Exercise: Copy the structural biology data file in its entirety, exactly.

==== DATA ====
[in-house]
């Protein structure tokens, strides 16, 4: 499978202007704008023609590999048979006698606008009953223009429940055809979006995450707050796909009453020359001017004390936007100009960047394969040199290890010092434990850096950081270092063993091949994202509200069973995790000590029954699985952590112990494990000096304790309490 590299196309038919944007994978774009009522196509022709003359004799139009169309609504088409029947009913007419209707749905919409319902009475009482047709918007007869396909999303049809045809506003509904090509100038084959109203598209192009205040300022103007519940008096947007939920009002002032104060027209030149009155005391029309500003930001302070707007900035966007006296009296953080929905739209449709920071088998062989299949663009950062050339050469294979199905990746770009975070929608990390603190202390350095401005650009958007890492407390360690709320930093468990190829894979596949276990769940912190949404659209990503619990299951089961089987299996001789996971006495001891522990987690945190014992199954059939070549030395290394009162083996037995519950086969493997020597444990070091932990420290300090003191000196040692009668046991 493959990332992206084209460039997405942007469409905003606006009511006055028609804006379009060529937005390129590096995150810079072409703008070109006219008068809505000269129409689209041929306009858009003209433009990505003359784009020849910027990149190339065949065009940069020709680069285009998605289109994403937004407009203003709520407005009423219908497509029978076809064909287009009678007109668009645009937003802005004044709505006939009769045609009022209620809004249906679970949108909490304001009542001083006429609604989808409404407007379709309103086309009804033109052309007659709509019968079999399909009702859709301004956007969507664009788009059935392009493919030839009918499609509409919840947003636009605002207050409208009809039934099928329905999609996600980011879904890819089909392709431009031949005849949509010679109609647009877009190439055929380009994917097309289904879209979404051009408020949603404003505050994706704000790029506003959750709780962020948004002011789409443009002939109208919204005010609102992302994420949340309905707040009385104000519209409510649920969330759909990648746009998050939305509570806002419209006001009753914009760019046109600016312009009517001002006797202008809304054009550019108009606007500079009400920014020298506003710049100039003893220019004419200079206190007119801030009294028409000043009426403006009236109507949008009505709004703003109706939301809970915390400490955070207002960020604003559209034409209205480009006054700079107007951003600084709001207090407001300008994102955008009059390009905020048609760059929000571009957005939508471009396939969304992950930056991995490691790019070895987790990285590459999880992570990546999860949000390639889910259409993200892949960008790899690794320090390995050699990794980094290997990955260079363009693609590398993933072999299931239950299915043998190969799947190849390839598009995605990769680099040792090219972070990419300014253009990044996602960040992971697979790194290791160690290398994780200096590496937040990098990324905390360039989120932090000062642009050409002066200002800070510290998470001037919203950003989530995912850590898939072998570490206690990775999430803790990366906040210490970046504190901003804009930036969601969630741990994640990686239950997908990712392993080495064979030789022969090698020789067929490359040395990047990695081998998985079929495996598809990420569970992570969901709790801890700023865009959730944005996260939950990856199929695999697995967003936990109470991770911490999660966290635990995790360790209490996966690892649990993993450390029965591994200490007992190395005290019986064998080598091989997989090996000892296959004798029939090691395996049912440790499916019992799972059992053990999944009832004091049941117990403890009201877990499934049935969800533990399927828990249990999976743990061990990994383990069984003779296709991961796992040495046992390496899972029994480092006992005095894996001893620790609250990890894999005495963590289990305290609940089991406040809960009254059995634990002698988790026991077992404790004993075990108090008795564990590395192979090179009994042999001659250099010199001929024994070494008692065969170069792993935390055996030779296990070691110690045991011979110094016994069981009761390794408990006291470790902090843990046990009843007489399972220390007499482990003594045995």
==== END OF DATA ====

[in-house]
């Protein structure tokens, strides 16, 4: 499978202007704008023609590999048979006698606008009953223009429940055809979006995450707050796909009453020359001017004390936007100009960047394969040199290890010092434990850096950081270092063993091949994202509200069973995790000590029954699985952590112990494990000096304790309490 590299196309038919944007994978774009009522196509022709003359004799139009169309609504088409029947009913007419209707749905919409319902009475009482047709918007007869396909999303049809045809506003509904090509100038084959109203598209192009205040300022103007519940008096947007939920009002002032104060027209030149009155005391029309500003930001302070707007900035966007006296009296953080929905739209449709920071088998062989299949663009950062050339050469294979199905990746770009975070929608990390603190202390350095401005650009958007890492407390360690709320930093468990190829894979596949276990769940912190949404659209990503619990299951089961089987299996001789996971006495001891522990987690945190014992199954059939070549030395290394009162083996037995519950086969493997020597444990070091932990420290300090003191000196040692009668046991 493959990332992206084209460039997405942007469409905003606006009511006055028609804006379009060529937005390129590096995150810079072409703008070109006219008068809505000269129409689209041929306009858009003209433009990505003359784009020849910027990149190339065949065009940069020709680069285009998605289109994403937004407009203003709520407005009423219908497509029978076809064909287009009678007109668009645009937003802005004044709505006939009769045609009022209620809004249906679970949108909490304001009542001083006429609604989808409404407007379709309103086309009804033109052309007659709509019968079999399909009702859709301004956007969507664009788009059935392009493919030839009918499609509409919840947003636009605002207050409208009809039934099928329905999609996600980011879904890819089909392709431009031949005849949509010679109609647009877009190439055929380009994917097309289904879209979404051009408020949603404003505050994706704000790029506003959750709780962020948004002011789409443009002939109208919204005010609102992302994420949340309905707040009385104000519209409510649920969330759909990648746009998050939305509570806002419209006001009753914009760019046109600016312009009517001002006797202008809304054009550019108009606007500079009400920014020298506003710049100039003893220019004419200079206190007119801030009294028409000043009426403006009236109507949008009505709004703003109706939301809970915390400490955070207002960020604003559209034409209205480009006054700079107007951003600084709001207090407001300008994102955008009059390009905020048609760059929000571009957005939508471009396939969304992950930056991995490691790019070895987790990285590459999880992570990546999860949000390639889910259409993200892949960008790899690794320090390995050699990794980094290997990955260079363009693609590398993933072999299931239950299915043998190969799947190849390839598009995605990769680099040792090219972070990419300014253009990044996602960040992971697979790194290791160690290398994780200096590496937040990098990324905390360039989120932090000062642009050409002066200002800070510290998470001037919203950003989530995912850590898939072998570490206690990775999430803790990366906040210490970046504190901003804009930036969601969630741990994640990686239950997908990712392993080495064979030789022969090698020789067929490359040395990047990695081998998985079929495996598809990420569970992570969901709790801890700023865009959730944005996260939950990856199929695999697995967003936990109470991770911490999660966290635990995790360790209490996966690892649990993993450390029965591994200490007992190395005290019986064998080598091989997989090996000892296959004798029939090691395996049912440790499916019992799972059992053990999944009832004091049941117990403890009201877990499934049935969800533990399927828990249990999976743990061990990994383990069984003779296709991961796992040495046992390496899972029994480092006992005095894996001893620790609250990890894999005495963590289990305290609940089991406040809960009254059995634990002698988790026991077992404790004993075990108090008795564990590395192979090179009994042999001659250099010199001929024994070494008692065969170069792993935390055996030779296990070691110690045991011979110094016994069981009761390794408990006291470790902090843990046990009843007489399972220390007499482990003594045995």